TV Licence – You might very well need a TV Licence, even if you don’t have a tv. They are very serious about this here and will investigate you if you claim you don’t need one, which is fine if you don’t actually need one. Really, it sounds silly, but it basically funds the BBC, I’m cool with that… not that anyone asked me.
TV Licence info: https://www.tvlicensing.co.uk/check-if-you-need-one
Healthcare – Register with a General Practitioner (GP) if you qualify for NHS under your visa. Even if you go the private healthcare route, I believe you still need to register with a GP (or at least one of the private care websites I visited mentioned that). The bummer is if you find a GP you really like, which I did, you may lose them if you move. We had moved not even a mile away from our first flat and were no longer in the service area of my beloved GP. Oh, and if you’re searching for a GP but are only finding “surgeries,” remember that in Scotland a surgery is just a doctor’s office… yeah, this one got me at first.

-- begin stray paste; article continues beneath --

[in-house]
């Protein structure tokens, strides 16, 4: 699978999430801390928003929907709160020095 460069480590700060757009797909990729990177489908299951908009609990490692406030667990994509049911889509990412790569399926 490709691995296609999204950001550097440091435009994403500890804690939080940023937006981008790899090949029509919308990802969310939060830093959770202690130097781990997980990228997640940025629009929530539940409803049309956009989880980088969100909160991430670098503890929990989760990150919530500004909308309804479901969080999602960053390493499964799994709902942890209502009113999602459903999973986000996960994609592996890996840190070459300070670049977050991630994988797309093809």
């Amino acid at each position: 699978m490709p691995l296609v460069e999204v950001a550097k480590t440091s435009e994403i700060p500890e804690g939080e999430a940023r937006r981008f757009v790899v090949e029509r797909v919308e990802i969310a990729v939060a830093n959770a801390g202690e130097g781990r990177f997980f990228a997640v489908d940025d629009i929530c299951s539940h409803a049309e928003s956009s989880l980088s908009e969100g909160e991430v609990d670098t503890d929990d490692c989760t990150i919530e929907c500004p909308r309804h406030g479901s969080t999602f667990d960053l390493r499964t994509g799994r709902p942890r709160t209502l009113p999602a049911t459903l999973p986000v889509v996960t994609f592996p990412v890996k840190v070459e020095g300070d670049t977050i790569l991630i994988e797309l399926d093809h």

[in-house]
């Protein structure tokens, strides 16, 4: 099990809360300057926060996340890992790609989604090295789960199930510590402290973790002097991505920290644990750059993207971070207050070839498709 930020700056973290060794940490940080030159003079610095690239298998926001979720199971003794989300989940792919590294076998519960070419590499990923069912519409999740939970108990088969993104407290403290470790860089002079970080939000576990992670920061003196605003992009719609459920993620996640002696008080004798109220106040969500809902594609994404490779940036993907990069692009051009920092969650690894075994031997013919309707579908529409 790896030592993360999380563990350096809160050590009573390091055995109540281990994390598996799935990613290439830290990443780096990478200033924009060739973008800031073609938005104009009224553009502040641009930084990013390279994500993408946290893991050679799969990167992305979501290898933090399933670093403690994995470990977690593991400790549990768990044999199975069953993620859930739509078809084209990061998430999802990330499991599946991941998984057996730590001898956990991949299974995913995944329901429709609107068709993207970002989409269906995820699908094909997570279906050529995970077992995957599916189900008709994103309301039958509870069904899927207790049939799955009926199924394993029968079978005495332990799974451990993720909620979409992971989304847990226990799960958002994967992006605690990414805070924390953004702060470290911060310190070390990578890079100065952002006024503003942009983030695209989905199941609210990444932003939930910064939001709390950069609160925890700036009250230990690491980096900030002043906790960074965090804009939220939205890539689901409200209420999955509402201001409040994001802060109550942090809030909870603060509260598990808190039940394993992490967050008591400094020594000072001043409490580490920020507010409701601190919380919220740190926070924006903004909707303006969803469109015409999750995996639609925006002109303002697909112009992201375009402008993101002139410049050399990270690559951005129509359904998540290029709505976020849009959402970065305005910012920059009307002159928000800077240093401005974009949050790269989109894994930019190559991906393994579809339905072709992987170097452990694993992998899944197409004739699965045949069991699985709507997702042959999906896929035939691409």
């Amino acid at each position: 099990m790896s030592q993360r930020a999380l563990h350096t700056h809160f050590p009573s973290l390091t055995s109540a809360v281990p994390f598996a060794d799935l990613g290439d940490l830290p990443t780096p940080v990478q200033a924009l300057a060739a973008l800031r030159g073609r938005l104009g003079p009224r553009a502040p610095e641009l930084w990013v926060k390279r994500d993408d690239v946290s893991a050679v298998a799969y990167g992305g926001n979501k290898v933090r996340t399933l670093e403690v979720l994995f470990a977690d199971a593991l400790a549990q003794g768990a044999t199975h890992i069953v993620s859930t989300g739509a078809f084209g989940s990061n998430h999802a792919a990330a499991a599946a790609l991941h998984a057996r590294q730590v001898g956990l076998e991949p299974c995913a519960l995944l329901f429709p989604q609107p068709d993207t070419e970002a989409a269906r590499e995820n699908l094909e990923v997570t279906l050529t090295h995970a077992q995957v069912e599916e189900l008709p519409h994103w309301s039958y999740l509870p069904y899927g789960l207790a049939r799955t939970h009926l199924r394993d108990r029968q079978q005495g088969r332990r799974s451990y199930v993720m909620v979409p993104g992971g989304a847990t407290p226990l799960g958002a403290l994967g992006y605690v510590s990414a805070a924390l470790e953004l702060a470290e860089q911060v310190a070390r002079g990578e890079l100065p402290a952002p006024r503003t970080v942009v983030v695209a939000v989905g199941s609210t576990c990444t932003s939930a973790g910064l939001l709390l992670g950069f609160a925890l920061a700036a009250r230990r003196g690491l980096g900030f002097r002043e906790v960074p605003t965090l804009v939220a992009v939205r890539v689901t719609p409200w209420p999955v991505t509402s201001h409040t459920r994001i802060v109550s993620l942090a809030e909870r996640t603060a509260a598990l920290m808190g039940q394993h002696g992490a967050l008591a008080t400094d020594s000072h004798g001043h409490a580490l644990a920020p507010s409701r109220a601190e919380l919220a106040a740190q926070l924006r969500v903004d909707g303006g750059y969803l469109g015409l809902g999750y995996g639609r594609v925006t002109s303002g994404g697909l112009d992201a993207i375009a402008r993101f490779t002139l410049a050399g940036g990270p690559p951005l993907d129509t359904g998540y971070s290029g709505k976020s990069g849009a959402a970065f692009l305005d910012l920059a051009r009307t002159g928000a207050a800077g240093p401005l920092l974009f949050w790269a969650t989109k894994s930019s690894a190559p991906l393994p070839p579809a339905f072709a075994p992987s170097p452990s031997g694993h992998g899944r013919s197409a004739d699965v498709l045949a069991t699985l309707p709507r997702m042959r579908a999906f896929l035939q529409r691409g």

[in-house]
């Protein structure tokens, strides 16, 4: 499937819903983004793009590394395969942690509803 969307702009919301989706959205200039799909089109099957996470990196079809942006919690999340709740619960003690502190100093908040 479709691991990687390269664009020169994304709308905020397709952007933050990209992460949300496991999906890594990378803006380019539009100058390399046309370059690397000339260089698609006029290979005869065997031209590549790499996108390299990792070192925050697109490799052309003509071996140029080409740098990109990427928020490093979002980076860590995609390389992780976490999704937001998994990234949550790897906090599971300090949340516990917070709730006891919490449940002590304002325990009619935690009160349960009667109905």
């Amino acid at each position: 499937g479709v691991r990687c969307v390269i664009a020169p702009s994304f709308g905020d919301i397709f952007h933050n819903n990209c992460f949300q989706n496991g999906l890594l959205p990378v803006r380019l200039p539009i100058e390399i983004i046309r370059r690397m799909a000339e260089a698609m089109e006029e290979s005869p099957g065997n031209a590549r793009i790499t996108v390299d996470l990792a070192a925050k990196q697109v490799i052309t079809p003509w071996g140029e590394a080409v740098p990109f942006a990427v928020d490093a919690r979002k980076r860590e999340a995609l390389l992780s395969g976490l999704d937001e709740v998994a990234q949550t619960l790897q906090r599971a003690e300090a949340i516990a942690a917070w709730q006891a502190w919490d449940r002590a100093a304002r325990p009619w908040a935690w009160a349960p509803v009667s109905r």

More info on registering with a GP:
Telephone Preference Service – This link is similar to the “Do not call” service in the US. Once you get your phone number I’d recommend registering it with this company. You’ll still get scammer calls on occasion (a lot from Leeds) but this should stop legit solicitation calls.
I’m sure I’m forgetting several useful links but will add them to this post as I remember them. There are some links I didn’t post, like phone companies, internet providers, banks, etc. I didn’t include these since the providers we chose may not be the best service for you since some are location dependent. All links in this post are the ones that I used and found helpful, this is not an all-inclusive list though (I must have looked at around 40 or 50 different links about travelling to the UK with dogs). Lastly, for the legal stuff (visas, moving regulations, etc.) make sure you’re viewing the actual UK government’s website for the most up to date and accurate info (https://www.gov.uk/).